Mainstream Records, an independent label active in the 1960s and ‘70s, has been revived by a celebrity benefactor.
He is Judd Apatow, the blockbuster producer-writer-director and standup comic. The label has two catalog reissues due out on Friday: A New Shade of Blue, by tenor saxophonist Harold Land, and Awareness, by the Newark-born alto and tenor man Buddy Terry.
Apatow’s interest in the label isn’t random: he is the grandson of Bob Shad, a pioneering jazz producer of the 1940s, who founded Mainstream in ‘64.
Shad was one of several independent producers who brought jazz to the general public through his work with Manor Records (Dizzy Gillespie’s first leader date) and National (The Ravens, Charlie Ventura) before landing at Mercury. He had two different periods with Mercury, but it was the second, from 1954-58, for which he was best known.
It was during this time that Shad founded the Mercury-owned EmArcy label. Among his output: an early slew of albums by alto saxophonist Cannonball Adderley and vibraphonist Terry Gibbs; most of the output by the great Clifford Brown-Max Roach Qroup; and some of the very best Sarah Vaughan and Dinah Washington. Upon leaving EmArcy, Shad founded Mainstream.
Mainstream was active throughout the ‘60s, although the jazz component often gave way to rock artists such as Big Brother and the Holding Company and an early Ted Nugent project. Still. the label produced wonderful albums by Carmen McRae and the Clark Terry-Bob Brookmeyer group. (He first recorded Clark Terry for EmArcy).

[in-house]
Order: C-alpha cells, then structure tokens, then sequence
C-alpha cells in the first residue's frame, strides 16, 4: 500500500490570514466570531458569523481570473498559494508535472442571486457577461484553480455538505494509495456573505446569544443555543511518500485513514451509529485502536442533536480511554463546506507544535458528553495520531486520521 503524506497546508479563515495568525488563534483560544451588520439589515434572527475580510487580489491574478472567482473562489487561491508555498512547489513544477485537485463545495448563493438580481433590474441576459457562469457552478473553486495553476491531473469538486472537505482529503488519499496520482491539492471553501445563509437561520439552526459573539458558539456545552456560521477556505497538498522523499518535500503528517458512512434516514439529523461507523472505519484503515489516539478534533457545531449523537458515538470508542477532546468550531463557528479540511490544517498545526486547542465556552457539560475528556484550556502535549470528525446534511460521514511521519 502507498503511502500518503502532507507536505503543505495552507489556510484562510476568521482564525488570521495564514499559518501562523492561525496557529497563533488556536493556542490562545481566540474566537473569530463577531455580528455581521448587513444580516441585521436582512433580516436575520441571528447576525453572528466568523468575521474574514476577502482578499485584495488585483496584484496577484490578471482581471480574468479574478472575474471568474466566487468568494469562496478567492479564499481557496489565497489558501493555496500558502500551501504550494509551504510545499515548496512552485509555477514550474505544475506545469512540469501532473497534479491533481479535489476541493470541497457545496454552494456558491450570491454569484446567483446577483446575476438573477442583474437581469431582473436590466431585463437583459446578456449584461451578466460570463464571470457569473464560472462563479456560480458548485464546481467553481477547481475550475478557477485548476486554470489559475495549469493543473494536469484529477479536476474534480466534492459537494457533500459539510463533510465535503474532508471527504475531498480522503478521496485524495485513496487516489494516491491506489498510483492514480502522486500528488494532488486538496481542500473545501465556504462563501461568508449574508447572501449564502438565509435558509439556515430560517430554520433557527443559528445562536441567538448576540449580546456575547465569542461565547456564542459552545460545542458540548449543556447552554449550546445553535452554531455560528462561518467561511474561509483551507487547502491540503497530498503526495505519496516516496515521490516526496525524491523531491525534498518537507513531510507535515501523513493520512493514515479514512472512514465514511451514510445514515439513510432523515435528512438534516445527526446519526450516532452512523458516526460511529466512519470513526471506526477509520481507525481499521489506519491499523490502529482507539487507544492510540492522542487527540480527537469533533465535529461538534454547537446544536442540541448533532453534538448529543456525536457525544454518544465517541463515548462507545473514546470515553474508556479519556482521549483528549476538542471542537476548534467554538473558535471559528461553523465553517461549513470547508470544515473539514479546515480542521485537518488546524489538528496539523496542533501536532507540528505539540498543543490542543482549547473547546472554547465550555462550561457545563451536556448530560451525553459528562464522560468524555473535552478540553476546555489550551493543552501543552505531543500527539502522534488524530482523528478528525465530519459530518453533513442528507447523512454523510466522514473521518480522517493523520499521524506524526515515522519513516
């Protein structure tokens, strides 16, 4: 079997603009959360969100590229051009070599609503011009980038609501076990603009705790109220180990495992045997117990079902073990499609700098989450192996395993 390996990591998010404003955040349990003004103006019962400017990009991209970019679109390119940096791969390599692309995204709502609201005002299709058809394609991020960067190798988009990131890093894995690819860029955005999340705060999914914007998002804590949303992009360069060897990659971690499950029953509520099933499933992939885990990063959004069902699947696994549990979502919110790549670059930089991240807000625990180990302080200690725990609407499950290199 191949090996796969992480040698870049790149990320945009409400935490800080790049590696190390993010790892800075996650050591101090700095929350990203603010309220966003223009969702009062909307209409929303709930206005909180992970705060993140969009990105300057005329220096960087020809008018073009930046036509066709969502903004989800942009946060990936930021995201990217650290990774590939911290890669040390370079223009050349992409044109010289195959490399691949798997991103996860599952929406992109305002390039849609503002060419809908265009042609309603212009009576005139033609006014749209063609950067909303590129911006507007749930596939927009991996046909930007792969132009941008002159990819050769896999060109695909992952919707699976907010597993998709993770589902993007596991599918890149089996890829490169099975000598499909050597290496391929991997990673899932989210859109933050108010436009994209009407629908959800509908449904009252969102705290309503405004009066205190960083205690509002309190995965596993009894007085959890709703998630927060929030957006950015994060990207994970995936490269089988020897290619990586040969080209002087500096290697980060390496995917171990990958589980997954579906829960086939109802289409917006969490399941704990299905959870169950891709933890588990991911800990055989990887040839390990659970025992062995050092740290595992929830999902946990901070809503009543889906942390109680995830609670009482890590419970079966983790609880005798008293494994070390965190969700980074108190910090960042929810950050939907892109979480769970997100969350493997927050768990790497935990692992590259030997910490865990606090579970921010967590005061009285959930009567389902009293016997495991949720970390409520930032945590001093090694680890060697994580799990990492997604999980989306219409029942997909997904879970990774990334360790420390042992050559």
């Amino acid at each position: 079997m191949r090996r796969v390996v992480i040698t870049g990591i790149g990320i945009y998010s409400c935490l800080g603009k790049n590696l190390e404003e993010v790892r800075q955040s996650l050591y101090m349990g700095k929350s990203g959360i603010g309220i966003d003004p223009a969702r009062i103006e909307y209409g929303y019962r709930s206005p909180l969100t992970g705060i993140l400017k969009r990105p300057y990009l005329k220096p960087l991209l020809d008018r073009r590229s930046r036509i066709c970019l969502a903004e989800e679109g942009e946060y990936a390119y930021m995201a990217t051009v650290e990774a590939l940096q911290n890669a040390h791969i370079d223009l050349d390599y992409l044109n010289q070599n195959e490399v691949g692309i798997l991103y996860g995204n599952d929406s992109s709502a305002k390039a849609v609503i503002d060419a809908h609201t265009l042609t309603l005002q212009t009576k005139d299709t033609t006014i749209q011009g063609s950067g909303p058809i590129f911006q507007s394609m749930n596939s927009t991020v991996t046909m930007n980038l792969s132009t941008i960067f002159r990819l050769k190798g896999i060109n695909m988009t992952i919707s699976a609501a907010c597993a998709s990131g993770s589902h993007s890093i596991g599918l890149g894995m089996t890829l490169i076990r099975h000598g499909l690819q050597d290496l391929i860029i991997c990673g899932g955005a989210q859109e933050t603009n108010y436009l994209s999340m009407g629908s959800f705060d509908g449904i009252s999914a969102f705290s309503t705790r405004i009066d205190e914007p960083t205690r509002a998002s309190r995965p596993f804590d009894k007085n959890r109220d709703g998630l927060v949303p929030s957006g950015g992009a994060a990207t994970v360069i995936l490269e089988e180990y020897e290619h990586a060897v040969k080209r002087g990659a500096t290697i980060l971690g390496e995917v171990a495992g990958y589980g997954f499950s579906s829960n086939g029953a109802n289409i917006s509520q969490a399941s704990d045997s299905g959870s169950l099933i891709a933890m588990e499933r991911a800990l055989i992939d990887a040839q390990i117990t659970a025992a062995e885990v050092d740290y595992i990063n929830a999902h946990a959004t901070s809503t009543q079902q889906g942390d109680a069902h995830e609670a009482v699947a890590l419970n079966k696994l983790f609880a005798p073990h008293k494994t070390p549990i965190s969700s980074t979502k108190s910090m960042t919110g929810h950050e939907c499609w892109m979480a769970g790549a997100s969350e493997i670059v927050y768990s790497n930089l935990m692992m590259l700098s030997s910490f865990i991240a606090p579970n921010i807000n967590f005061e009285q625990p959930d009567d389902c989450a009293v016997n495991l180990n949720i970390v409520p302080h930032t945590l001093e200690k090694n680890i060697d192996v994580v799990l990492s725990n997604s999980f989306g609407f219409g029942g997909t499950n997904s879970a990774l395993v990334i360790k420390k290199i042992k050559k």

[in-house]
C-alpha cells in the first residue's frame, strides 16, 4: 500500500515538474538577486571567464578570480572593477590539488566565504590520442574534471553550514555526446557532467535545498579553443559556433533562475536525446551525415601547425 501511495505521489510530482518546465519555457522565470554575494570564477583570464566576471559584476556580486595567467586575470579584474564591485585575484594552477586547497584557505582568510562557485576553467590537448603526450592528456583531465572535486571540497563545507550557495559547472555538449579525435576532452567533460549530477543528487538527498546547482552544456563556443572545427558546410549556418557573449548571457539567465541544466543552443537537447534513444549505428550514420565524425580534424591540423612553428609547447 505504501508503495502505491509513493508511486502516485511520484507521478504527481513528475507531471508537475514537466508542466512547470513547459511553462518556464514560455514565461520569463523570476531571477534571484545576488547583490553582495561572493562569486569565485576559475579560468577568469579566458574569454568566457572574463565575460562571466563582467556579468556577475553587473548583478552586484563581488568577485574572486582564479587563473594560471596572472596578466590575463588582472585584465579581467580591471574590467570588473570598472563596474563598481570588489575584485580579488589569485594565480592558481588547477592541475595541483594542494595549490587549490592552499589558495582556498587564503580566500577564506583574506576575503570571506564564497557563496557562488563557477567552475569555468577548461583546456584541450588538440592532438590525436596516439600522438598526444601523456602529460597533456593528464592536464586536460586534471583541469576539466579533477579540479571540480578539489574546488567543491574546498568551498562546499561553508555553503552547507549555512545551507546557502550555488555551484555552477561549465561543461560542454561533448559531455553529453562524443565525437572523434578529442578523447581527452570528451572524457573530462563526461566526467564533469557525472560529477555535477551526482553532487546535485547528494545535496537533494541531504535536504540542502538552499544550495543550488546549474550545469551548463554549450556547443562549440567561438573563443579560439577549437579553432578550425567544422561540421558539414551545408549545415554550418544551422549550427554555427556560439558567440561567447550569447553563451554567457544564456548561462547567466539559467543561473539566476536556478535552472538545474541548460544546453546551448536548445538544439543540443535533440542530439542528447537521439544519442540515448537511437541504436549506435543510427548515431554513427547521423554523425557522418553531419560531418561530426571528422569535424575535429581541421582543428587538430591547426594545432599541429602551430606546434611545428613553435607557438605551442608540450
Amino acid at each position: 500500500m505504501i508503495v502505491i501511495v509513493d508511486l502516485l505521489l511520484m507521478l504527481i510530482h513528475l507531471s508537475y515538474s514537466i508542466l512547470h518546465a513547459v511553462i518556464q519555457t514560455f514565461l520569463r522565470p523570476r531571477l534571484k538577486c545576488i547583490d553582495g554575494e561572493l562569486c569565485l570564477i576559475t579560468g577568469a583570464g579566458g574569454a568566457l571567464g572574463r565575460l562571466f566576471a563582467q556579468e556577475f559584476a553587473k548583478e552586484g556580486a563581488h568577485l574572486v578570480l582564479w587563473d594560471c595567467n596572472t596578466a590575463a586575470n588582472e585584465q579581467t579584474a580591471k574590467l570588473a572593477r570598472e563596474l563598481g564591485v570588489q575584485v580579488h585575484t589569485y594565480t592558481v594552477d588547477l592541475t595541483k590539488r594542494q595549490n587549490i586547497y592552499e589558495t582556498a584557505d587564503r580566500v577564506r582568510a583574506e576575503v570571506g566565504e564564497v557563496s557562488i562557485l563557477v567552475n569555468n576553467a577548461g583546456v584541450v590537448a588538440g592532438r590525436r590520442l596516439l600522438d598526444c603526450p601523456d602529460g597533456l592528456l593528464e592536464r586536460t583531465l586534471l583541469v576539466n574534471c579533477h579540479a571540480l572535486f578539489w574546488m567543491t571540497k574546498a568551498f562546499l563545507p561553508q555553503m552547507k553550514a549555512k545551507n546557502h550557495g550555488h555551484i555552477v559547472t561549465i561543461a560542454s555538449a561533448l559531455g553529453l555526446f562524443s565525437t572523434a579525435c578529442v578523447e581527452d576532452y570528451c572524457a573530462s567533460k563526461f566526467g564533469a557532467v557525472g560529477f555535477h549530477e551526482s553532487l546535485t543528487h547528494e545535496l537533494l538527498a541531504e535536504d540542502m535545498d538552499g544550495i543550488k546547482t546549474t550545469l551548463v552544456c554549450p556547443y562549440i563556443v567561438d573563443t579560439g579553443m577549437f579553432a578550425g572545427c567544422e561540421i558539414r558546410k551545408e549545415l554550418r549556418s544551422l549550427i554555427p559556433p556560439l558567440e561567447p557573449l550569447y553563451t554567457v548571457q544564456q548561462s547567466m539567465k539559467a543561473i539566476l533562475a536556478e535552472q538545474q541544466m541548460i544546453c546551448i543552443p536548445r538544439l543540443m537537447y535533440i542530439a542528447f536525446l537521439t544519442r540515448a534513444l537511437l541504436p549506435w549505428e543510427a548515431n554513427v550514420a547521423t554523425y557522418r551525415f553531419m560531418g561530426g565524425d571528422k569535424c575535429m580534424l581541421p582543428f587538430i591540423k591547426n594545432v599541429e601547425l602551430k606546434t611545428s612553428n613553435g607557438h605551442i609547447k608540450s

Apatow has already celebrated his grandfather’s legacy with a pair of compilations: Feeling Good (Funk, Soul & Deep Jazz Gems: The Supreme Sound Of Producer Bob Shad), from last year, and Inner Peace: Rare Spiritual Funk And Jazz Gems - The Supreme Sound Of Producer Bob Shad, released in July. (To order those albums, and for more information about the new reissues, visit wewantsounds.com.)
I knew Shad through some work I did for him in 1972. I found him to be very dedicated to his projects, but for some reason he thought that every album had to have a guitar included in the personnel. This led to an under-appreciation of his revived Mainstream jazz of the 1970s —although some of the albums with Sarah Vaughan and Charles McPherson were wonderful.
I ran into Shad a couple of years later, coming out of a studio where he was working on a project with singer Lenny Welch. He had something of a hit with an album titled Soul Makossa around the same time, but the independent record business was in its final death spiral and he got burned for a good deal of money. He folded the label and turned distribution over to Roulette.
Lives such as that of Bob Shad tend to be obscured by the artists and labels they worked with, but the enthusiasm they could bring to a project was often the difference between music being recorded or not. The last time I saw him was at a Grammy show in Los Angeles in 1979. He was working in television, living in California, and happy to be out of the record business.
Bob Porter’s book SOUL JAZZ: Jazz in the Black Community, 1945-1975 was recently published by Xlibris.